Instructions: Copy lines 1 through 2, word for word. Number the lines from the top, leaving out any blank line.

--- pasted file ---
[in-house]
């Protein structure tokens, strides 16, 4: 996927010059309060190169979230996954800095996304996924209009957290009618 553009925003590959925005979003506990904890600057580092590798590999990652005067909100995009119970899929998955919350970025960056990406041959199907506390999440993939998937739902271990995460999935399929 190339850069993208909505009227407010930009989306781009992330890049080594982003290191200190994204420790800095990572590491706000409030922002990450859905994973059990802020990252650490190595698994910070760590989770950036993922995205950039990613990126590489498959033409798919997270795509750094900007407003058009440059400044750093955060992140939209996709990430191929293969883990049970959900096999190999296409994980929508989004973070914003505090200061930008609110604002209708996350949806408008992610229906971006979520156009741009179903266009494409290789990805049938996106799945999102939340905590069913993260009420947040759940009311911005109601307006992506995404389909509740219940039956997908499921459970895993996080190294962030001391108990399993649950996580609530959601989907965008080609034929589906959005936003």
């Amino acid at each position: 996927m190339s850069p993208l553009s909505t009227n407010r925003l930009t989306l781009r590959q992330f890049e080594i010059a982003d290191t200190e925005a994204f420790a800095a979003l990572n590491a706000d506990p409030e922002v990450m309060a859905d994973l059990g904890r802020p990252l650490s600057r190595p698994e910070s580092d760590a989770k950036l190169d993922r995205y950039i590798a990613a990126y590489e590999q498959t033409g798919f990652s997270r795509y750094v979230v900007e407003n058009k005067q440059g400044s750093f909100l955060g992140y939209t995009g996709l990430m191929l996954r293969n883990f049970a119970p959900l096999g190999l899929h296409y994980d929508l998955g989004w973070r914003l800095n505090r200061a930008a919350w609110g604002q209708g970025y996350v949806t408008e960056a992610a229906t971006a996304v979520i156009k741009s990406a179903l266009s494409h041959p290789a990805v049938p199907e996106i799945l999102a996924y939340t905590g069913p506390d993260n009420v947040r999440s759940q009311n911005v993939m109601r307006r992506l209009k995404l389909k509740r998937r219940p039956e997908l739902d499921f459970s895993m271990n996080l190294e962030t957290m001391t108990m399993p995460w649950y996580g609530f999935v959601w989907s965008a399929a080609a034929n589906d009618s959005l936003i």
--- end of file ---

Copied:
[in-house]
């Protein structure tokens, strides 16, 4: 996927010059309060190169979230996954800095996304996924209009957290009618 553009925003590959925005979003506990904890600057580092590798590999990652005067909100995009119970899929998955919350970025960056990406041959199907506390999440993939998937739902271990995460999935399929 190339850069993208909505009227407010930009989306781009992330890049080594982003290191200190994204420790800095990572590491706000409030922002990450859905994973059990802020990252650490190595698994910070760590989770950036993922995205950039990613990126590489498959033409798919997270795509750094900007407003058009440059400044750093955060992140939209996709990430191929293969883990049970959900096999190999296409994980929508989004973070914003505090200061930008609110604002209708996350949806408008992610229906971006979520156009741009179903266009494409290789990805049938996106799945999102939340905590069913993260009420947040759940009311911005109601307006992506995404389909509740219940039956997908499921459970895993996080190294962030001391108990399993649950996580609530959601989907965008080609034929589906959005936003």